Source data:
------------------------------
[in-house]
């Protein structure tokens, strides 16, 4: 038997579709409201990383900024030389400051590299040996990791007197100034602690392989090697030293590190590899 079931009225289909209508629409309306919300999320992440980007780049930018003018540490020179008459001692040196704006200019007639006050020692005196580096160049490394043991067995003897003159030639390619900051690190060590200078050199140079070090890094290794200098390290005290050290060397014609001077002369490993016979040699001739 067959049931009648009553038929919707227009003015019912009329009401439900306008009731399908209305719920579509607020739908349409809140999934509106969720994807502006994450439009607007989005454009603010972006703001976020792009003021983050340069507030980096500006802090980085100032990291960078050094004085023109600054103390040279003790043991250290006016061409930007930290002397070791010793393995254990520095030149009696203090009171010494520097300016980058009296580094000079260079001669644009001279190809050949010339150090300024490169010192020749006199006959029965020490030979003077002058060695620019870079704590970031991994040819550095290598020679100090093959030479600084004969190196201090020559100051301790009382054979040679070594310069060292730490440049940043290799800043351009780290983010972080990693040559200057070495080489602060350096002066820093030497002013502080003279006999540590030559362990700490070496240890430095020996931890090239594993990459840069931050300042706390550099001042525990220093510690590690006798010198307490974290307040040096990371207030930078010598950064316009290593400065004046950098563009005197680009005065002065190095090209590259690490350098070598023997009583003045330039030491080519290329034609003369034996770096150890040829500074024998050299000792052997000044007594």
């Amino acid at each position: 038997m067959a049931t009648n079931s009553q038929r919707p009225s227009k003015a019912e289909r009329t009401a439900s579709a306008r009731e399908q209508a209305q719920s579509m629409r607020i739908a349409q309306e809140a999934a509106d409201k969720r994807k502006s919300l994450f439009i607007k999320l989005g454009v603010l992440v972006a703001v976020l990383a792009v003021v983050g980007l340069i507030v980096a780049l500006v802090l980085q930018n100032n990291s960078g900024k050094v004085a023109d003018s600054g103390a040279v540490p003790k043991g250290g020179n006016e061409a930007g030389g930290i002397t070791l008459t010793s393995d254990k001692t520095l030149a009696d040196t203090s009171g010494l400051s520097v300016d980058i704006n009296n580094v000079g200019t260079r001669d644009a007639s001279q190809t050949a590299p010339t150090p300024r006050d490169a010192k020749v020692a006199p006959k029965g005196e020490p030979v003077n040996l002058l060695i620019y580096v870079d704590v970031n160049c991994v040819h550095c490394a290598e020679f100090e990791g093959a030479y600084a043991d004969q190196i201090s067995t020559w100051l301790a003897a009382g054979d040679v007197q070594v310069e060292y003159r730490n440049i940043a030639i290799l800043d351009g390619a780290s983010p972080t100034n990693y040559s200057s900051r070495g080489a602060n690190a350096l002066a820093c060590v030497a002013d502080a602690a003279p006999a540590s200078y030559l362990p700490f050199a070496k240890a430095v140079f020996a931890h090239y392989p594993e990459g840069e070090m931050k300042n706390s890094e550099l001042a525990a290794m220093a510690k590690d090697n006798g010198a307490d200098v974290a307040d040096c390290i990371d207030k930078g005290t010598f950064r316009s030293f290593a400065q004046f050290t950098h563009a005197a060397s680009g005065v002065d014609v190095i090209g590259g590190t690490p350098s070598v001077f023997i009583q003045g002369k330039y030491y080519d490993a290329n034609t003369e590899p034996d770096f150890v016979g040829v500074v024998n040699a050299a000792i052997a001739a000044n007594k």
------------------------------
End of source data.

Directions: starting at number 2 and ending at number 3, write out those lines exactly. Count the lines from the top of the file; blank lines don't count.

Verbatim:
């Protein structure tokens, strides 16, 4: 038997579709409201990383900024030389400051590299040996990791007197100034602690392989090697030293590190590899 079931009225289909209508629409309306919300999320992440980007780049930018003018540490020179008459001692040196704006200019007639006050020692005196580096160049490394043991067995003897003159030639390619900051690190060590200078050199140079070090890094290794200098390290005290050290060397014609001077002369490993016979040699001739 067959049931009648009553038929919707227009003015019912009329009401439900306008009731399908209305719920579509607020739908349409809140999934509106969720994807502006994450439009607007989005454009603010972006703001976020792009003021983050340069507030980096500006802090980085100032990291960078050094004085023109600054103390040279003790043991250290006016061409930007930290002397070791010793393995254990520095030149009696203090009171010494520097300016980058009296580094000079260079001669644009001279190809050949010339150090300024490169010192020749006199006959029965020490030979003077002058060695620019870079704590970031991994040819550095290598020679100090093959030479600084004969190196201090020559100051301790009382054979040679070594310069060292730490440049940043290799800043351009780290983010972080990693040559200057070495080489602060350096002066820093030497002013502080003279006999540590030559362990700490070496240890430095020996931890090239594993990459840069931050300042706390550099001042525990220093510690590690006798010198307490974290307040040096990371207030930078010598950064316009290593400065004046950098563009005197680009005065002065190095090209590259690490350098070598023997009583003045330039030491080519290329034609003369034996770096150890040829500074024998050299000792052997000044007594």
């Amino acid at each position: 038997m067959a049931t009648n079931s009553q038929r919707p009225s227009k003015a019912e289909r009329t009401a439900s579709a306008r009731e399908q209508a209305q719920s579509m629409r607020i739908a349409q309306e809140a999934a509106d409201k969720r994807k502006s919300l994450f439009i607007k999320l989005g454009v603010l992440v972006a703001v976020l990383a792009v003021v983050g980007l340069i507030v980096a780049l500006v802090l980085q930018n100032n990291s960078g900024k050094v004085a023109d003018s600054g103390a040279v540490p003790k043991g250290g020179n006016e061409a930007g030389g930290i002397t070791l008459t010793s393995d254990k001692t520095l030149a009696d040196t203090s009171g010494l400051s520097v300016d980058i704006n009296n580094v000079g200019t260079r001669d644009a007639s001279q190809t050949a590299p010339t150090p300024r006050d490169a010192k020749v020692a006199p006959k029965g005196e020490p030979v003077n040996l002058l060695i620019y580096v870079d704590v970031n160049c991994v040819h550095c490394a290598e020679f100090e990791g093959a030479y600084a043991d004969q190196i201090s067995t020559w100051l301790a003897a009382g054979d040679v007197q070594v310069e060292y003159r730490n440049i940043a030639i290799l800043d351009g390619a780290s983010p972080t100034n990693y040559s200057s900051r070495g080489a602060n690190a350096l002066a820093c060590v030497a002013d502080a602690a003279p006999a540590s200078y030559l362990p700490f050199a070496k240890a430095v140079f020996a931890h090239y392989p594993e990459g840069e070090m931050k300042n706390s890094e550099l001042a525990a290794m220093a510690k590690d090697n006798g010198a307490d200098v974290a307040d040096c390290i990371d207030k930078g005290t010598f950064r316009s030293f290593a400065q004046f050290t950098h563009a005197a060397s680009g005065v002065d014609v190095i090209g590259g590190t690490p350098s070598v001077f023997i009583q003045g002369k330039y030491y080519d490993a290329n034609t003369e590899p034996d770096f150890v016979g040829v500074v024998n040699a050299a000792i052997a001739a000044n007594k």